November 21, 2017
WASHINGTON, DC -- The National Council on Disability (NCD) – a nonpartisan, independent federal agency – today releases its issue brief, “Neglected for too Long: Dental Care for People with Intellectual and Developmental Disabilities.”
NCD's issue brief provides insight concerning the lack of dental care many individuals with intellectual and developmental disabilities (I/DD) continue to experience due to a shortage of properly trained dental care providers. The brief also explores the glaring neglect for the protection of people with disabilities found within the American Dental Association’s Principles of Ethics & Code of Professional Conduct, generally.
“For too long, many individuals with I/DD have faced significant challenges in finding dental care providers able or willing to treat them, leaving those patients to have to drive several hours away to find a capable clinic or forgo care altogether," said Clyde Terry, NCD Chairperson. “The effect proper dental care has on preventing larger health concerns and costs cannot be underestimated.”
Quick Report Takes:
- According to a series of studies, 75% of dental students reported little to no preparation in providing care to people with I/DD.
- Approximately 60 percent of people in the United States with I/DD rely on Medicaid for their health insurance coverage and Medicaid’s low reimbursement rates often dissuade providers from taking on patients with I/DD who may require more time to treat.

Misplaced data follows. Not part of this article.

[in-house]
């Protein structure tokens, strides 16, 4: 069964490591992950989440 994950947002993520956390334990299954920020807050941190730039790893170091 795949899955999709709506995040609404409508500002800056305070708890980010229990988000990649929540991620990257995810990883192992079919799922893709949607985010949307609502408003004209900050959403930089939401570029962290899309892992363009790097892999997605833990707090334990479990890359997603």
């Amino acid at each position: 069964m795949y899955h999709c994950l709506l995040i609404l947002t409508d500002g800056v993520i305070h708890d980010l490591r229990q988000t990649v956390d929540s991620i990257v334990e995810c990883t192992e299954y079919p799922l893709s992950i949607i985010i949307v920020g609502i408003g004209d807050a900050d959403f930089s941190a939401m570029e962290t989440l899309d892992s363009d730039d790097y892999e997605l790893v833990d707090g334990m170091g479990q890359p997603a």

- The American Dental Association’s Principles of Ethics and Code of Professional Conduct does not prohibit a practitioner from refusing to accept a patient based on his or her disability,* but does prohibit other forms of discrimination.
Policy Brief Recommendations:
A sampling of the policy brief’s recommendations includes:
- NCD recommends that Congress further amend the Public Health Service Act to authorize additional grants to public and nonprofit dental care providers to deliver, proper dental care to people with I/DD in scarcity areas (geographic areas that are not reasonably accessible to facilities equipped to provide such care), and to bolster loan repayment programs for dentists training or already properly trained in the treatment of people with I/DD and are willing to provide that specialized care in those areas.
- NCD recommends a modification to the relevant dental school accreditation requirement. All dental students must have more robust training in the care of I/DD patients, as opposed to simply requiring that dental students be “competent in assessing the treatment needs of patients with special needs.”
- NCD recommends that the American Dental Association review its current Principles of Ethics and Code of Professional Responsibility and make certain modifications to better reflect the rights of people with disabilities.
Policy Brief: The NCD Policy Brief on dental care for patients with I/DD is available for download at: https://ncd.gov/publications-policy-brief/2017/dental-issue-brief.
* Except for one noted advisory opinion that deems a decision to not treat patients with bloodborne pathogens, based solely on that fact, as unethical.
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